Posts Tagged ‘multiple sclerosis’


The Dr. Peter Stys lab within the Hotchkiss Brain Institute at the Cumming School of Medicine, University of Calgary, is equipped with highly specialized microscopes used for researching multiple sclerosis, Alzheimer’s and other neurodegenerative disease. In this customized lab, the researchers can’t wear white lab coats, they have to wear dark clothing. Photons could reflect off light clothing and interfere with the experiments. From left: Megan Morgan, research assistant, and Craig Brideau, engineering scientist. Photo by Pauline Zulueta, Cumming School of Medicine

By Kelly Johnston, Cumming School of Medicine

Ridiculous. That’s how Andrew Caprariello says his colleagues described his theory about multiple sclerosis (MS) back when he was doing his PhD in Ohio.

Caprariello’s passion to explore controversial new theories about MS propelled him to seek out a postdoctoral fellowship with a like-minded thinker, whom he found in University of Calgary’s Dr. Peter Stys, a member of the Hotchkiss Brain Institute at the Cumming School of Medicine (CSM).

The collaboration paid off. Caprariello, Stys and their colleagues have scientific proof published in the Proceedings of the National Academy of Sciences (PNAS) that their somewhat radical theory has merit. “I’ve always wondered ‘what if’ MS starts in the brain and the immune attacks are a consequence of the brain damage,” says Caprariello, PhD, and lead author on the study.

Currently, MS is considered to be a progressive autoimmune disease. Brain inflammation happens when the body’s immune system attacks a protective material around nerve fibers in the brain called myelin. Conventional thinking is that rogue immune cells initially enter the brain and cause myelin damage that starts MS.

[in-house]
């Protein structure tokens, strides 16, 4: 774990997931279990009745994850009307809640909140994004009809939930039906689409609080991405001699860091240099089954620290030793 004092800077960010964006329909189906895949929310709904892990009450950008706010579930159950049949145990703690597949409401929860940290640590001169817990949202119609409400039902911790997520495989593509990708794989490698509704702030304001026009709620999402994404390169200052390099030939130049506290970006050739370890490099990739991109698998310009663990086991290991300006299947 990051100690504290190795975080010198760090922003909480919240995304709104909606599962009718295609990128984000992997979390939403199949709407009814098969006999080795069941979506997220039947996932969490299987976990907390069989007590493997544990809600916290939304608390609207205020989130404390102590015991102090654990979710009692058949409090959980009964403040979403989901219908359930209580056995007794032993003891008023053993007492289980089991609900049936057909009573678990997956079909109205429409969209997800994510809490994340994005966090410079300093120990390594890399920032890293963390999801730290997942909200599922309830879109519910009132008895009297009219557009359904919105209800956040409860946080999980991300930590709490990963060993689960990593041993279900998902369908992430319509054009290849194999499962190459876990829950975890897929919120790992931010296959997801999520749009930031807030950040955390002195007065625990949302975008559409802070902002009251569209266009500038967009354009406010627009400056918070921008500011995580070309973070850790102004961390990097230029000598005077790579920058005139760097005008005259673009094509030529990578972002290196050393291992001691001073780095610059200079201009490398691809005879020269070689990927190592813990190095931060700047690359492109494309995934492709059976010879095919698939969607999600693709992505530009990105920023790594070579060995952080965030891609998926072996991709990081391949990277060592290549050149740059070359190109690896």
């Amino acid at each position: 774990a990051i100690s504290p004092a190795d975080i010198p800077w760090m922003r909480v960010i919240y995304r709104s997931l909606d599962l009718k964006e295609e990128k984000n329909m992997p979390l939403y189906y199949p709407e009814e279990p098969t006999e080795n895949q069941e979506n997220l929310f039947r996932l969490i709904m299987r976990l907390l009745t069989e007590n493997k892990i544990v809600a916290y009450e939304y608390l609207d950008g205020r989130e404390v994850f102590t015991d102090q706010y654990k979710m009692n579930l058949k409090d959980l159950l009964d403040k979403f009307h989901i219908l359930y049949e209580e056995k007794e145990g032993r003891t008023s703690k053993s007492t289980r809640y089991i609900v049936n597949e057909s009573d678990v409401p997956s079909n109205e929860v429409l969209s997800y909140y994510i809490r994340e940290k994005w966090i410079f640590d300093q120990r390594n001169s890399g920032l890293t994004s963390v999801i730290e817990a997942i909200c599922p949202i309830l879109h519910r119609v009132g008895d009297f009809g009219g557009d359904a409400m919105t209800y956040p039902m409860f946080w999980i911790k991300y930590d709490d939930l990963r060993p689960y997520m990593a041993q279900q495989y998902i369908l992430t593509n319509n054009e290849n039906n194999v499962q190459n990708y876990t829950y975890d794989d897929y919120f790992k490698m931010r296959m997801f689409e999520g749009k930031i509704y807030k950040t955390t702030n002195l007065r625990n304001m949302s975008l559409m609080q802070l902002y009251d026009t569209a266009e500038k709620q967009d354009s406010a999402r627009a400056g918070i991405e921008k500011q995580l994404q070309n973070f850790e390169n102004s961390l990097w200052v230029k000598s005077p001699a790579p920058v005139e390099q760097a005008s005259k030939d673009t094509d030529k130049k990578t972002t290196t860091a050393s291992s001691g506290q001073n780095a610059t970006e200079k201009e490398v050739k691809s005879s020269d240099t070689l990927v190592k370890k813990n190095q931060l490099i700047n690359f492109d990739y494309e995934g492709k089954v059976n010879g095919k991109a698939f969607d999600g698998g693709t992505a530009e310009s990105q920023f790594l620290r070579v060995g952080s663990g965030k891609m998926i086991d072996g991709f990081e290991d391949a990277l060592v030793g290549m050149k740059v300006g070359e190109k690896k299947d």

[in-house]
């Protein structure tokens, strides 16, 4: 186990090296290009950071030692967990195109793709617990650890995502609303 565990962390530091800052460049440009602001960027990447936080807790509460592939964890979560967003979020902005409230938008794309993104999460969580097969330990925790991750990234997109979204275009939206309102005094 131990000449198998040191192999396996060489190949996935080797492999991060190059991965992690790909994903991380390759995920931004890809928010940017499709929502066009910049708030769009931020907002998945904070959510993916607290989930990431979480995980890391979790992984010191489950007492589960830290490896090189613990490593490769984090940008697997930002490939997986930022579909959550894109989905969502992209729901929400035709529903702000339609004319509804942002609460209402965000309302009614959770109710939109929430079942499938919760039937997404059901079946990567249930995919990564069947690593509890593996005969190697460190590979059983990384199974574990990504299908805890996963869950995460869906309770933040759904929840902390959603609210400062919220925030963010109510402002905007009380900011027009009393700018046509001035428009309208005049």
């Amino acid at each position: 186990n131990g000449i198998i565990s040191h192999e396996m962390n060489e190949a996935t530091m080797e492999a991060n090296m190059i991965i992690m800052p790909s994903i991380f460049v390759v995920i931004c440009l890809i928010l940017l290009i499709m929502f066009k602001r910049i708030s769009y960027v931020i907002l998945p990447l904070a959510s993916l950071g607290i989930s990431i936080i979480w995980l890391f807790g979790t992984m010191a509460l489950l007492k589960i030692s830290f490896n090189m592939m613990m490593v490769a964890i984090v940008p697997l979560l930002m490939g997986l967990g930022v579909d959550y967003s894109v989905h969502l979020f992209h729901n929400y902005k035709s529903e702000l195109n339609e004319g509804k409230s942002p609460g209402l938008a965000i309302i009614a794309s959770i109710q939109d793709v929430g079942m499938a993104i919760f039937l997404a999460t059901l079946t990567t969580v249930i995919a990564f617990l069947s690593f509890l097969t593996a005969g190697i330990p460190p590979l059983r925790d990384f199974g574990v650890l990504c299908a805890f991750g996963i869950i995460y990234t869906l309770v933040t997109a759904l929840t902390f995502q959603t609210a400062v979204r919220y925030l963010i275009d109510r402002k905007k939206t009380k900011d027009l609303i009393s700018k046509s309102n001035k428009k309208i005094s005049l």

“In the field, the controversy about what starts MS has been brewing for more than a decade. In medical school, I was taught years ago that the immune attack initiates the disease. End of story,” says Stys, a neurologist and professor in the Department of Clinical Neurosciences at the CSM. “However, our findings show there may be something happening deeper and earlier that damages the myelin and then later triggers the immune attacks.”

To test the theory, the research team designed a mouse model of MS that begins with a mild myelin injury. In this way, researchers could mirror what they believe to be the earliest stages of the disease.

“Our experiments show, at least in this animal model, that a subtle early biochemical injury to myelin secondarily triggers an immune response that leads to additional damage due to inflammation. It looks very much like an MS plaque on MRI and tissue examination,” says Stys. “This does not prove that human MS advances in the same way, but provides compelling evidence that MS could also begin this way.”

With that result, the researchers started to investigate treatments to stop the degeneration of the myelin to see if that could reduce, or stop, the secondary autoimmune response.

“We collaborated with researchers at the University of Toronto and found that by targeting a treatment that would protect the myelin to stop the deterioration, the immune attack stopped and the inflammation in the brain never occurred,” says Stys. “This research opens a whole new line of thinking about this disease. Most of the science and treatment for MS has been targeted at the immune system, and while anti-inflammatory medications can be very effective, they have very limited benefit in the later progressive stages of the disease when most disability happens.”

It can be very hard to find funding to investigate an unconventional theory. The research team was funded by the Brain and Mental Health Strategic Research Fund, established by the Office of the Vice-President (Research) at UCalgary to support innovative, interdisciplinary studies within the Brain and Mental Health research strategy.

“We chose high-risk, novel projects for these funds to support discoveries by teams who did not have the chance to work together through conventional funding sources,” said Ed McCauley, PhD, vice-president (research). “The MS study shows the potential of brain and mental health scholars to expand capacity by tapping into new approaches for conducting research. Their work also exemplifies the type of interdisciplinary research that is propelling the University of Calgary as an international leader in brain and mental health research.”

http://www.ucalgary.ca/utoday/issue/2018-05-04/ucalgary-scientists-discover-new-way-battle-multiple-sclerosis

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A single genetic mutation may increase a person’s risk of developing a rare, severe form of multiple sclerosis (MS) by roughly 60 percent, according to a study published recently in the journal Neuron.